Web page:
What Is a 1031 Exchange for Real Estate?

by Laura Adams

If you own investment or business real estate, you might be interested in how to sell it without paying any taxes. The IRS offers a great way to defer capital gains tax on real estate by doing a 1031 exchange. I’ll give you an overview of who’s eligible for this tax exemption and what type of property qualifies.

What is a 1031 Exchange?

Whenever you sell a business property or investment real estate, you typically have a gain or a loss. A gain is the amount that exceeds the adjusted basis of the property and a loss is the adjusted basis of the property that exceeds the amount you realize. Adjusted basis is your original cost plus certain additions or minus certain deductions. See IRS Publication 551 for more details about how adjusted basis is figured.

Gains from real estate sales are subject to capital gains tax; however, Section 1031 of the tax code allows you to postpone paying tax if you reinvest the proceeds from the sale into a similar, like-kind property. You sell one property and buy a replacement property within a certain period of time.

What is a Like-Kind Property?

Properties are like-kind if they’re similar in character or use—even if they’re not the same quality. Both properties must be used for business or as an investment—neither one can be a personal residence or vacation home.

Section 1031 specifically excludes exchanges of:

  • stocks, bonds, or other securities
  • debt or notes
  • partnership interests
  • certificates of trust
  • inventory

Who Qualifies for a 1031 Exchange?

Individuals, corporations, limited liability companies, partnerships, trusts, and any other taxpaying entity can do a 1031 exchange of business or investment property.

What are the Rules for a 1031 Exchange?

There are 3 ways that you can structure a 1031 real estate exchange:

  1. Simultaneous exchange – is when one property is immediately swapped for another.
  2. Deferred exchange – is when you sell a property and then buy one or more replacement properties using an exchange facilitator.
  3. Reverse exchange – is when you buy the replacement property first, using an exchange titleholder, then sell your relinquished property.

A qualified intermediary or exchange facilitator should always be used for deferred or reverse exchanges because you can’t take possession of cash or other proceeds from the sale before an exchange is complete.

You can’t act as your own facilitator, nor can you use a professional who’s worked with you in the previous 2 years. Breaking these rules can make all the gain from the real estate sale taxable.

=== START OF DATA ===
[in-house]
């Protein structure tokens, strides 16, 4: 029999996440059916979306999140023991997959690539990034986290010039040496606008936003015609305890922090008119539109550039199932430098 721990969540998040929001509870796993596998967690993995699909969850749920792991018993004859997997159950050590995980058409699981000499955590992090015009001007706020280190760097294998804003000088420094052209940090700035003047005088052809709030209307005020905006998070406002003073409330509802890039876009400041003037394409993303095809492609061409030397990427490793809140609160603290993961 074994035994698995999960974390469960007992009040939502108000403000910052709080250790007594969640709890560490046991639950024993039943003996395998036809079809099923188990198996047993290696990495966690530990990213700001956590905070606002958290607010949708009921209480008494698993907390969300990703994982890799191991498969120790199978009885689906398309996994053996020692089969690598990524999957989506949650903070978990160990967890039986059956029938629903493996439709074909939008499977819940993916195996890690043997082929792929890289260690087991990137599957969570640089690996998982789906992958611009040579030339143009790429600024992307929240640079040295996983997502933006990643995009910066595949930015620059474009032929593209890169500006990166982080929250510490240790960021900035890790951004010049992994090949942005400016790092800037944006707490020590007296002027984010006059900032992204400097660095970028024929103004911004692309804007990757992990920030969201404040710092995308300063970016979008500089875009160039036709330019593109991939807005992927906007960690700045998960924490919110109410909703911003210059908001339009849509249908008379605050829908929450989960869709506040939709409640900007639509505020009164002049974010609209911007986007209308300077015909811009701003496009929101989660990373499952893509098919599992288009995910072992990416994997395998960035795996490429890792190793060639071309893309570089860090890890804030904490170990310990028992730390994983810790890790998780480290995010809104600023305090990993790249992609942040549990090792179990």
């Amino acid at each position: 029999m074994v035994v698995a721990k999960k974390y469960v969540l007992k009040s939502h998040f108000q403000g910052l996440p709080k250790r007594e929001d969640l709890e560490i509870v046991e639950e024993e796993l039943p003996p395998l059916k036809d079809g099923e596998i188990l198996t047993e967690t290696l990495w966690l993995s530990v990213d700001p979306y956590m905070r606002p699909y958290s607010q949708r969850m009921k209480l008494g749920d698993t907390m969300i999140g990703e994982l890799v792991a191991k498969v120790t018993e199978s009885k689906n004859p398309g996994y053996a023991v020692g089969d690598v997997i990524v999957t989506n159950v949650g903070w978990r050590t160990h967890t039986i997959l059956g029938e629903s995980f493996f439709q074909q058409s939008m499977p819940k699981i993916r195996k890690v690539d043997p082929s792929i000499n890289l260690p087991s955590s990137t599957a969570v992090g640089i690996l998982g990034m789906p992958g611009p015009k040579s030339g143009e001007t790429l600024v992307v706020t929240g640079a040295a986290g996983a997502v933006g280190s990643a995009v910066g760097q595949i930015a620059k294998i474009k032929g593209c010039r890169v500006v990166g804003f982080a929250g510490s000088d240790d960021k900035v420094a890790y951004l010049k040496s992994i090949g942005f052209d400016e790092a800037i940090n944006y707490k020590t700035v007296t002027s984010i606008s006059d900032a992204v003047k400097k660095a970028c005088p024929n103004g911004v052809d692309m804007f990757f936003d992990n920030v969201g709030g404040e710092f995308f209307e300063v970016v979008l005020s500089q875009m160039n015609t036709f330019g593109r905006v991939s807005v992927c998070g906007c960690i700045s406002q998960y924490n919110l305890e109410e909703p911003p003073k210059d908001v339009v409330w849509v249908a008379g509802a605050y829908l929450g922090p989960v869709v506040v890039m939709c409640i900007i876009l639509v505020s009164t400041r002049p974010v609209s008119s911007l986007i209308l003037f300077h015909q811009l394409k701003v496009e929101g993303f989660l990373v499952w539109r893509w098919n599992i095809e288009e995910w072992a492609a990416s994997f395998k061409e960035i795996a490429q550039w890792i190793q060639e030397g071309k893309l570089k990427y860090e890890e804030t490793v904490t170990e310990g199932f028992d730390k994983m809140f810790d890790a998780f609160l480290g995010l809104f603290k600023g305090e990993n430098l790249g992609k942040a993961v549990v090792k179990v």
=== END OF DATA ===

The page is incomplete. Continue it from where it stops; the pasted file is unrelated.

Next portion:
What are the Time Limits for a 1031 Exchange?

You can also trigger taxes if you don’t meet the IRS’s time limits for completing a 1031 exchange. There are 2 time limits to be aware of:

The identification period: You have 45 days from the date you sell a relinquished property to identify potential replacement properties. This information must be in writing and delivered to either a qualified exchange intermediary or to the sellers of the replacement properties you’re interested in buying.

The exchange period: You must purchase the replacement property and complete a deferred exchange within 180 days after you sell the exchanged property OR by the due date (with extensions) of the income tax return for the year you sold the exchanged property, whichever is earlier. For a reverse exchange, you have 180 days to sell your relinquished property.

Example of a 1031 Exchange

Let’s say I have a rental property near my existing home in Orlando, but I want to relocate to the beach. I don’t want to manage the rental from a distance, so I decide to sell it and exchange it for a rental property near the beach. If my adjusted basis in the rental property is $50,000, and I realize $125,000 from the sale, that would ordinarily result in a $75,000 taxable gain. But if I invest my proceeds of $125,000 into a rental at the beach in a 1031 exchange, I don’t have to pay taxes on the $75,000 gain.

When Do You Pay Tax on a 1031 Exchange?

You can make 1031 exchanges indefinitely, but when the music stops and the replacement property is sold without being part of an exchange, the deferred capital gain must be realized and taxes paid. Remember that gain is deferred, but never forgiven in a 1031 exchange!

You have to pay tax on the original gain plus any additional gain since the purchase of the replacement property. You report a 1031 exchange on IRS Form 8824 and submit it with your tax return for the year in which the exchange was completed. If you’re interested in doing a 1031 exchange, be sure to consult with a tax professional to make sure you follow the rules and don’t end up with a failed exchange.

For more smart strategies about ways to save money, reduce taxes, and buy real estate, pick up a copy of my award-winning book, Money Girl’s Smart Moves to Grow Rich, at your favorite local or online book seller. You can even download 2 free book chapters at SmartMovesToGrowRich.com.


Published or updated January 18, 2013.
Print or e-mail this article:

{ 1 comment… read it below or add one }

1 krantcents

Great explanation. I did a few 1031 exchanges with income property years ago. For the uninitiated, it is a complicated transaction. It helps to have a good team (CPA, Attorney and R.E. Broker) to help.


Leave a Comment

Previous post:

Next post: